I Am Legend by Richard Matheson

Robert Neville is the last man on earth. He is the sole survivor of a mysterious plague that hasn’t so much wiped out humanity as changed it. By day, the city belongs to him. He is, for all practical purposes, completely alone – free to roam the concrete jungle, foraging for food supplies, equipment for his house, and entertainment to quell the loneliness. But come nightfall, they come out.

Who they are depends on whether you are most familiar with the original 1954 novel written by Richard Matheson, or one of its three film adaptations. Yes, three! I Am Legend was first filmed as The Last Man on Earth in 1964, starring Vincent Price. This film remains the most faithful adaptation of the novel, which is no surprise since the screenplay was written by Matheson himself, albeit under a psuedonym. Matheson didn’t want his name associated with the movie because of some changes to the script demanded by the producers. The creatures in this movie are like George Romero’s zombies with just enough brains to speak. Romero himself cites this film as influential in making Night of the Living Dead. The creatures are called vampires, and vampires they are, except for the lack of fangs – possibly a budgetary restriction. But they can’t stand sunlight, crosses, and can be killed with a stake through the heart, just as tradition states. Matheson’s novel features all that plus the fangs and a lot more agility.

In 1971 I Am Legend was remade as The Omega Man starring Charleton Heston. This time, the only vampiric trait the creatures possess is an aversion to sunlight. They are much more humanlike in terms of their rationality – they’re not interested in drinking your blood – although they’ve been transformed into black-clothed religious zealots with a hatred of technology. To them, Robert Neville epitomises everything that led to the destruction of the world. Matheson, as you can guess, was not involved in this adaptation. Although The Omega Man departs greatly from the original story, it’s still a worthwhile film. It served as my introduction to the novel. I first saw it as a child, and it was a very memorable experience.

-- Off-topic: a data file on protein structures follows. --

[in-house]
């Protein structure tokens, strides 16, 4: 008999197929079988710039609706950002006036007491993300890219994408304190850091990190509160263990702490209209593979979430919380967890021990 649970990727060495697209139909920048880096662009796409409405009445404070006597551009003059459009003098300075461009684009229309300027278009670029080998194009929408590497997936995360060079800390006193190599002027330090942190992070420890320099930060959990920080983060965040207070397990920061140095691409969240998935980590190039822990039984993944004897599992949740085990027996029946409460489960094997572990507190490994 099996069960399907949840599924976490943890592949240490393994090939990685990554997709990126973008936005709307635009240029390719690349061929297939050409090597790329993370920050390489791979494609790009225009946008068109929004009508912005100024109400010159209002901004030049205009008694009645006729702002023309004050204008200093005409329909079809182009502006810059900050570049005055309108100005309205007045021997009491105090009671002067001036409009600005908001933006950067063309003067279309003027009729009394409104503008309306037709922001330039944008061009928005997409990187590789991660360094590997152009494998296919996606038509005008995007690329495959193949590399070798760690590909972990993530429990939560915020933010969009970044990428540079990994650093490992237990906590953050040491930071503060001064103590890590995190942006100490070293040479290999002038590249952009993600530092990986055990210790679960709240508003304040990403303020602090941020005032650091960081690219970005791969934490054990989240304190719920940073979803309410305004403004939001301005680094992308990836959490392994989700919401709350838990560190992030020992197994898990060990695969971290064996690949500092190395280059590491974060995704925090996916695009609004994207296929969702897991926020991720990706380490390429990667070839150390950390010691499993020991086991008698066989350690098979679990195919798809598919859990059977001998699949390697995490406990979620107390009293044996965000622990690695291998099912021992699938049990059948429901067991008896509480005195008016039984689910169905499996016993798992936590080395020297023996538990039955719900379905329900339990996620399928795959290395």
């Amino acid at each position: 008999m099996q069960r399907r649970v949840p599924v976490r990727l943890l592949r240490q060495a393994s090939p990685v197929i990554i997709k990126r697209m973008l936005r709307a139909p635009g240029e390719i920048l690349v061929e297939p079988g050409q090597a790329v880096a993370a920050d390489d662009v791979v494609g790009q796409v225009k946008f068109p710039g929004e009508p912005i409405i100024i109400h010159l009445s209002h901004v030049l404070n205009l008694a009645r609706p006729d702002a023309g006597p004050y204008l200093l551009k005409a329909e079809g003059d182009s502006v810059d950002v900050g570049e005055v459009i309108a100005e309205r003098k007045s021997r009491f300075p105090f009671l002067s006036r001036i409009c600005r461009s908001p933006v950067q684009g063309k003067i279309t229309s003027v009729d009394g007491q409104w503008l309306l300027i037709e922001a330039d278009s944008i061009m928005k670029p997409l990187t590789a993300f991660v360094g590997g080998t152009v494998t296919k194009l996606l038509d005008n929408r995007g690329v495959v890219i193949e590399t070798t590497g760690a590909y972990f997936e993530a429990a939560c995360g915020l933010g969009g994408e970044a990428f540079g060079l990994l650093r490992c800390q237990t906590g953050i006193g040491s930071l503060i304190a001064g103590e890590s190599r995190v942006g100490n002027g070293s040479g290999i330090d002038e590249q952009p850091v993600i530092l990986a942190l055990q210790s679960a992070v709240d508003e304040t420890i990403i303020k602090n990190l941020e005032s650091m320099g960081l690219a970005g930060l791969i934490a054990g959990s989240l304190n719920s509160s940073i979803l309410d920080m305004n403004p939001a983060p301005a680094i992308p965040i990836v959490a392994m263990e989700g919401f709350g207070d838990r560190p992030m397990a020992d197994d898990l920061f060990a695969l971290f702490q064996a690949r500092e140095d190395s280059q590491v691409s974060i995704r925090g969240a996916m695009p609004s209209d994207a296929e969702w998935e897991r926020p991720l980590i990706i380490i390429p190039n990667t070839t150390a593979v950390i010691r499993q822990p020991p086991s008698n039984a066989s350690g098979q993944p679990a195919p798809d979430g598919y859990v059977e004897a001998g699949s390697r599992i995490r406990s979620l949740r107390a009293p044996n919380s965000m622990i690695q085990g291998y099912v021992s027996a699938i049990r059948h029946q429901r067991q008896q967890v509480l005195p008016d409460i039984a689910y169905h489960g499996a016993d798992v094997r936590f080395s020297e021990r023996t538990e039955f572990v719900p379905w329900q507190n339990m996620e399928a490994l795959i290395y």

In 2008 I Am Legend was made yet again, this time keeping its original name, with Will Smith in the title role. A massive budget went into this adaptation, and it shows. The city is fabulously deserted, decaying and overgrown, thanks to the wonders of CGI. This time the creatures are exclusively computer generated. In stark contrast to the staggering zombies of the first movie, these are fearsome, frenzied killing machines, scarier than a lion bearing down on you. Again, it’s far from a faithful adaptation of the novel, but it remains my favourite of the three movies for its portrayal of Robert Neville, his loneliness, his desperation, his struggles, his griefs. The director really had his head screwed on. Will Smith’s natural talent for looking cool is subdued and we are treated to a movie experience where substance wins over style.

Sadly, none of the movies bar the first has embraced the courage of the novel’s startling climax. The novel’s ending (as well as much of the content) is so different that I would gladly encourage viewers to watch both The Omega Man and I Am Legend before reading the novel. It might even enhance your reading experience, because you will be saying, “Hang on a minute. This isn’t how it’s supposed to go down.” However, save The Last Man on Earth till later, because that movie is a 95% copy of the book.

I won’t spoil the ending for you, but I want to share a couple of examples of what makes Matheson’s writing so good. In the story, Robert Neville has fortified his house against the enemy. He lives every day in isolaton and every night listening to the mocking cries of the undead outside his door. And then one morning, an unusual visitor shows up …

For an hour he [Robert Neville] wandered around the neighborhood on trembling legs, searching vainly, calling out every few moments, “Come on, boy, come on.”

At last he stumbled home, his face a mask of hopeless dejection. To come across a living being, after all this time to find a companion, and then to lose it. Even if it was only a dog. Only a dog? To Robert Neville that dog was the peak of a planet’s evolution.